President Jorge L. Díaz-Herrera was one of more than 300 college CEOs to sign an open letter to President Obama and other policy leaders calling for tougher gun control laws and declaring their opposition to laws that would allow guns on campus.
The campaign was started by presidents Lawrence M. Schall of Oglethorpe University and Elizabeth Kiss of Agnes Scott College, both located in Atlanta, Ga. Presidents from mostly private, non-profit colleges have signed the letter, which was written in response to the mass shooting at Sandy Hook Elementary in Newtown, Conn., that killed 20 children and 6 adults.
Since the on-campus shooting at Virginia Tech in 2007, several states have sought to allow guns on campus even in opposition from college officials and faculty. After the Newtown massacre, some lawmakers called for teachers to have access to firearms in their classrooms.
But Díaz-Herrera and the other College Presidents for Gun Safety are demanding a crackdown on access to guns.
“Just 10 days after the tragedy in Newtown, Conn., gun violence claimed the lives of two first responders here in our own backyard in Webster—not far from our campus,” said Dr. Díaz-Herrera. “Clearly, something has to be done, as our letter states, ‘to ensure that current and future generations may live and learn in a country free from the threat of gun violence.’”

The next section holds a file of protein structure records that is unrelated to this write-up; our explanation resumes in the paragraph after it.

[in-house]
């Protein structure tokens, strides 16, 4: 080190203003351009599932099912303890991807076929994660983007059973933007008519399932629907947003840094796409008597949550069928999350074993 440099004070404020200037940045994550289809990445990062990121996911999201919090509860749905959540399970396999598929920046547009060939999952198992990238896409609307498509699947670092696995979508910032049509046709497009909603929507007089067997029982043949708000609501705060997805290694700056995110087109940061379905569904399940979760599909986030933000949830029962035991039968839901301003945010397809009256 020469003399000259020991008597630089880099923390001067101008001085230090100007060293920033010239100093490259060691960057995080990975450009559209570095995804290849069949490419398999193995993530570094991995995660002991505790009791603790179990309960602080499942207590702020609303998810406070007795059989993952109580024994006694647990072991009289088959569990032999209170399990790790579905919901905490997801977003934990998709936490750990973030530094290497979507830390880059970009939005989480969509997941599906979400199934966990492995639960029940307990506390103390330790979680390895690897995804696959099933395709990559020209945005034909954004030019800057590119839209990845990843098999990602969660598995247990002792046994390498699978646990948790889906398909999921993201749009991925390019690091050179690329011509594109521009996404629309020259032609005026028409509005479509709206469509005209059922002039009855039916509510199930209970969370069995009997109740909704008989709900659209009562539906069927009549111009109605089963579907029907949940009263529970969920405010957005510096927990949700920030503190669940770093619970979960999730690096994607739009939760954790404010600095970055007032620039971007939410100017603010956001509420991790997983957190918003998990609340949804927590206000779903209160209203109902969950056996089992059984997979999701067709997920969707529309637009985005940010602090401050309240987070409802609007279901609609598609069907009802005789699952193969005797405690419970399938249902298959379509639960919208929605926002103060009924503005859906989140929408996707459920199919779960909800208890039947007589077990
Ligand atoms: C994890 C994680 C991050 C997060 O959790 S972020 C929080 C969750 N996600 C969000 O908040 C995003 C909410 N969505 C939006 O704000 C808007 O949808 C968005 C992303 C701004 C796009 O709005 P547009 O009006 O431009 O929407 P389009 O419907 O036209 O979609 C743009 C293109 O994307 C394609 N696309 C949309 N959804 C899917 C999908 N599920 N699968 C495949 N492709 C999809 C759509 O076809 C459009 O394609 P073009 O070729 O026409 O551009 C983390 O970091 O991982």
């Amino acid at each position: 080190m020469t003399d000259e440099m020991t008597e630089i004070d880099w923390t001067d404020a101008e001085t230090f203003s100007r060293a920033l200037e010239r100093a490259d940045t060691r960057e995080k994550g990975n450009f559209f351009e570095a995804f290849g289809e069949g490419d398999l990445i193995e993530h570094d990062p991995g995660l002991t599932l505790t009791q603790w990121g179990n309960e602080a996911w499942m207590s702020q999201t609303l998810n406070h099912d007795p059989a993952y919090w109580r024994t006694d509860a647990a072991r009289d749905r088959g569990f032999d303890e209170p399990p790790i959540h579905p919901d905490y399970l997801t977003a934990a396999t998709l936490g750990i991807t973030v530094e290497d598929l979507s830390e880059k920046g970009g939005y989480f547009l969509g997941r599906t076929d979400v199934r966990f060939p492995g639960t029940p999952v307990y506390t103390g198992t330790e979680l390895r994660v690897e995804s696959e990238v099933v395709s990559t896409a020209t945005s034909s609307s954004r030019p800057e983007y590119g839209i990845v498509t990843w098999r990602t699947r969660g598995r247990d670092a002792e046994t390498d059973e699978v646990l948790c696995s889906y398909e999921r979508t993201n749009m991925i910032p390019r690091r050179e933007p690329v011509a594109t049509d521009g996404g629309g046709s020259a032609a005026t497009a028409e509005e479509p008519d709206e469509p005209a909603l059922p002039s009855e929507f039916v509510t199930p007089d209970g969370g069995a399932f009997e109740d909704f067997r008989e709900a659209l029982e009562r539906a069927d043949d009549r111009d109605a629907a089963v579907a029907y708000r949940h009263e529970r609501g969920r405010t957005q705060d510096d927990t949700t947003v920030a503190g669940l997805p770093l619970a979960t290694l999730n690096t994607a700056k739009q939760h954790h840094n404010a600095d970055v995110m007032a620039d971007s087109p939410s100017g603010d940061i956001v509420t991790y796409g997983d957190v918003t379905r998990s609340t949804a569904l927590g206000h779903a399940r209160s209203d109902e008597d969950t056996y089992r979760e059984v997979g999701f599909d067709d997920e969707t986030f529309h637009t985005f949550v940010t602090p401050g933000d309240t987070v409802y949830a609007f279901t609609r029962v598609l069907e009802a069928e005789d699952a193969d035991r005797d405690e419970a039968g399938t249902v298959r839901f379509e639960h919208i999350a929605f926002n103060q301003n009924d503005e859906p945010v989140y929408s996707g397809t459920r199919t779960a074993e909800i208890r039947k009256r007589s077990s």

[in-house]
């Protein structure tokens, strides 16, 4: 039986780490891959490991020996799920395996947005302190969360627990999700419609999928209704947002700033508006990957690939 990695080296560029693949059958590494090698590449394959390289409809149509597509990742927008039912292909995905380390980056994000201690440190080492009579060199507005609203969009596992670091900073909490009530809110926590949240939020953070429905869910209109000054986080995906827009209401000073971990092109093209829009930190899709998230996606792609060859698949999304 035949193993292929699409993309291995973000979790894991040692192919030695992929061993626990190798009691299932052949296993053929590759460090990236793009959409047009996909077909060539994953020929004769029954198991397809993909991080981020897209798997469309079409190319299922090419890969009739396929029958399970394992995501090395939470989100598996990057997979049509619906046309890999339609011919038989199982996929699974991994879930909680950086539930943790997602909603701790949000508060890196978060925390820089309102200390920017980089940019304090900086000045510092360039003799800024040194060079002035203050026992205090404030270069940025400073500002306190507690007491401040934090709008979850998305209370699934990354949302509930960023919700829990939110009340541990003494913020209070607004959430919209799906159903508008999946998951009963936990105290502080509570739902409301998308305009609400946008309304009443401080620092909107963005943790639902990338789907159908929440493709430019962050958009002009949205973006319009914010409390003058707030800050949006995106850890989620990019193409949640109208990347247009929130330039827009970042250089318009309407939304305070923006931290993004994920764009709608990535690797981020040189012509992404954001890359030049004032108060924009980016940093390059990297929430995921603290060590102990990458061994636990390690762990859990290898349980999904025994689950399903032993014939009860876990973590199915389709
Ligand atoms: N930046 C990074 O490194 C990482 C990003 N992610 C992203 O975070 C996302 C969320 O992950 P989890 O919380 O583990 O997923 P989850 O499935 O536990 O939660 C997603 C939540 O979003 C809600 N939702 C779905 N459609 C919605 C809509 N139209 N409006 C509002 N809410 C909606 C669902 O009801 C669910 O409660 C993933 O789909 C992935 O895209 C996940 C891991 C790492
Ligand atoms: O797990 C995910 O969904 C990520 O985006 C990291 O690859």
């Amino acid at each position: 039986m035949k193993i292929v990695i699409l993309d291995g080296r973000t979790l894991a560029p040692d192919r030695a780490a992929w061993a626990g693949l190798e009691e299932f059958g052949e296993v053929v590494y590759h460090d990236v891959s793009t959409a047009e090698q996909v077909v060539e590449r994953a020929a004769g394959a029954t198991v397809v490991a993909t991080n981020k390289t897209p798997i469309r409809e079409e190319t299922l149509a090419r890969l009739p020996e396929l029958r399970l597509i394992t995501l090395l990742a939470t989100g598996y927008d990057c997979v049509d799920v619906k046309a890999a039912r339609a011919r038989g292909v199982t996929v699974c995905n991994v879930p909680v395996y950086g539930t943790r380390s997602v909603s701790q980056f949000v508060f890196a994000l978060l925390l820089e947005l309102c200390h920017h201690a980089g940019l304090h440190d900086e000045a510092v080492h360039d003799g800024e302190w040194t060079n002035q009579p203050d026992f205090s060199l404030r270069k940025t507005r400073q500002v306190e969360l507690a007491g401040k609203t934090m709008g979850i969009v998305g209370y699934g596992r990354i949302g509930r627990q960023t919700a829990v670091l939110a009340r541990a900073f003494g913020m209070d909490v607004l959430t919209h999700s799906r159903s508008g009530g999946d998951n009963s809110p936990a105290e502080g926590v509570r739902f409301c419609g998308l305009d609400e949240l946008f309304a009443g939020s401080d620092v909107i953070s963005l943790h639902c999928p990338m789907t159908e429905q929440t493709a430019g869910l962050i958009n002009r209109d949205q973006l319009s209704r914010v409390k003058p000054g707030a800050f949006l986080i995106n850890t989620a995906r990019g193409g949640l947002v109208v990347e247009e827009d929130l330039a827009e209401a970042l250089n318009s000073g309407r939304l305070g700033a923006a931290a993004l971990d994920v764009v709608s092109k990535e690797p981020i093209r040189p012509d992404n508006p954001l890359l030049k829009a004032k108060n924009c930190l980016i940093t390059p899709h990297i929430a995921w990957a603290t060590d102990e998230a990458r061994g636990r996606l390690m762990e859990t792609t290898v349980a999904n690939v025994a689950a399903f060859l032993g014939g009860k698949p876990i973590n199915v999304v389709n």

Here is a segment of the letter:
“We are college and university presidents. We are parents. We are Republicans, Democrats and Independents. We urge both our President and Congress to take action on gun control now. As a group, we do not oppose gun ownership. But, in many of our states, legislation has been introduced or passed that would allow gun possession on college campuses. We oppose such laws. We fully understand that reasonable gun safety legislation will not prevent every future murder. Identification and treatment of the mental health issues that lie beneath so many of the mass murders to which we increasingly bear witness must also be addressed.
“As educators and parents, we come together to ask our elected representatives to act collectively on behalf of our children by enacting rational gun safety measures, including:
• ensuring the safety of our communities by opposing legislation allowing guns on our campuses and in our classrooms;
• ending the gun show loophole, which allows for the purchase of guns from unlicensed sellers without a criminal background check;
• reinstating the ban on military-style semi-automatic assault weapons along with high-capacity ammunition magazines; and
• requiring consumer safety standards for all guns, such as safety locks, access prevention laws, and regulations to identify, prevent and correct manufacturing defects.
“The time has long since passed for silence and inaction on the issue of reasonable and rational gun safety legislation. We hereby request that our nation’s policy leaders take thoughtful and urgent action to ensure that current and future generations may live and learn in a country free from the threat of gun violence.”